• Then, note down any definitions you have found for the word on the document.
  • When a lecturer uses the word you could make a note of it, in context, or paste that section of the lecture slide into this document. Here, you are building up a picture of what the word means.
  • You might also come across the word when reading the news or listening to the radio. In the case of the word ‘neoliberalism’, you might find a journalist describing something as 'neoliberal' - again, make a quick note.
  • Your document will grow and, perhaps, when taken together, these notes start to help you get a sense of how the word is being used. 

You might want to begin to build your own glossary of subject specific words that are used in your course. Remember to make a note of the page number of the article or book if you are noting down definitions of words. You’ll then be able to cite them easily.

Reporting Verbs

Whenever you are discussing the ideas or findings of others you have a choice to make about the reporting verb that you use.

You might say 'Yang (2020) found …' or 'Yang (2020) argues …' Other useful reporting verbs include describes, suggests, finds, shows, observes, reports, proposes, discusses, indicates, examines, identifies, points out, asserts, assumes, and maintains. You might be able to think of lots of others.

The verb choice is important since it helps you to indicate the stance of the author. You might be able to subtly indicate something about your knowledge of the literature in a particular field. For example, imagine you knew that Yang had held a particular position for some years. You might then read a recent journal article authored by Yang which holds the same position and be able to write ‘Yang (2020) maintains that…’, indicating your awareness of this past research.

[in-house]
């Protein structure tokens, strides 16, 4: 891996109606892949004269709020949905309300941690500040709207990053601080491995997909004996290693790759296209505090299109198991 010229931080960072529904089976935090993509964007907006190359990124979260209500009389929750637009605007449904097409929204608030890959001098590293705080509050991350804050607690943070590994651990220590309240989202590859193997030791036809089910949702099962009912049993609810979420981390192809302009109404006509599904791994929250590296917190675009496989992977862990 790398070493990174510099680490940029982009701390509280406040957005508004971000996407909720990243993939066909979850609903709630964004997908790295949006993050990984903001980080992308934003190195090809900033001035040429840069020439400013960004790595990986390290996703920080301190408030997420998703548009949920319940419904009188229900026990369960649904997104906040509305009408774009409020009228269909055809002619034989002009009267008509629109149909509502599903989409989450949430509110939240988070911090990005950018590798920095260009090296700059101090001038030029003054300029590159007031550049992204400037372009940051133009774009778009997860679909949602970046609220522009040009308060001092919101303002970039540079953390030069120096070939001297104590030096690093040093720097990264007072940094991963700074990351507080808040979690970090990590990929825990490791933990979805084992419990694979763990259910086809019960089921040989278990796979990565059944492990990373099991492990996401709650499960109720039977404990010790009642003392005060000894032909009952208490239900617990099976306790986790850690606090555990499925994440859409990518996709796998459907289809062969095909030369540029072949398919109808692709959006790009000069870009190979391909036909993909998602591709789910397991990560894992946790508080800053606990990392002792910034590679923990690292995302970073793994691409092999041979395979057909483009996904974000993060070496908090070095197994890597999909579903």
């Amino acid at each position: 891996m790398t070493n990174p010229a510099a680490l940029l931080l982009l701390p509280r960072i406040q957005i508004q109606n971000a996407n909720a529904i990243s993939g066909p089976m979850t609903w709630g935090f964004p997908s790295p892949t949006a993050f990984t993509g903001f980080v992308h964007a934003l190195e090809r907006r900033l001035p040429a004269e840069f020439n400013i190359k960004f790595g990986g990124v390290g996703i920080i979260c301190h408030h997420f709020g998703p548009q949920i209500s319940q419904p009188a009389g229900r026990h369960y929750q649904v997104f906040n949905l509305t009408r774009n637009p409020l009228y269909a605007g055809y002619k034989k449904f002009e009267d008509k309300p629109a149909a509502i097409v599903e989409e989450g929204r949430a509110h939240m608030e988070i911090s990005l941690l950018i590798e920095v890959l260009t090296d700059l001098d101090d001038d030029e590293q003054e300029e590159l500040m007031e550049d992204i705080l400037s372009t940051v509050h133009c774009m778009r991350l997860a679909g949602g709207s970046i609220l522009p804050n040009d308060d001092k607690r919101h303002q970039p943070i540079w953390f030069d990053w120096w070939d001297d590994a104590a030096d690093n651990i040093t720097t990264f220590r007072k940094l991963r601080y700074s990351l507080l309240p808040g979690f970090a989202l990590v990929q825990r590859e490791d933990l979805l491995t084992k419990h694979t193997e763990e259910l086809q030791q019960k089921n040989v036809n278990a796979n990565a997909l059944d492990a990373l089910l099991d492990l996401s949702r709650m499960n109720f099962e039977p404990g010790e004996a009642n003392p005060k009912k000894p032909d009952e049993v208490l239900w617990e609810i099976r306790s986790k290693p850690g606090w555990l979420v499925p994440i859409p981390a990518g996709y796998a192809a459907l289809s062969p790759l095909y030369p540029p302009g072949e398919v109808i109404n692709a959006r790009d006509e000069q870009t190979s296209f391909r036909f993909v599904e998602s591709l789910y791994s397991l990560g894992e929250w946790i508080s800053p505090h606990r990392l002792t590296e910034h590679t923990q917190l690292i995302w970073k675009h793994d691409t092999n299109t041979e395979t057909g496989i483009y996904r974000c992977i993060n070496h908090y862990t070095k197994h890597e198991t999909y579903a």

You might be able to use the choice of verb to help you to point out the limitations of a particular piece of research. You might say ‘Yang (2020) assumes that…’, for example, where you want to highlight problematic assumptions. 

When you’re reading, have a think about how authors in your discipline introduce research that they refer to. You could make a note of verbs that you come across and then keep the list handy when you write.


Tentative Language

Sometimes, when we’re writing, we want to be very definite about something. Sometimes we want to be more hesitant. The use of hesitant, cautious or tentative language is a common feature of academic writing. Tentative words include may, might and could.

You might see expressions such as:

  • This may be because..
  • Andrews (2017) might view this as…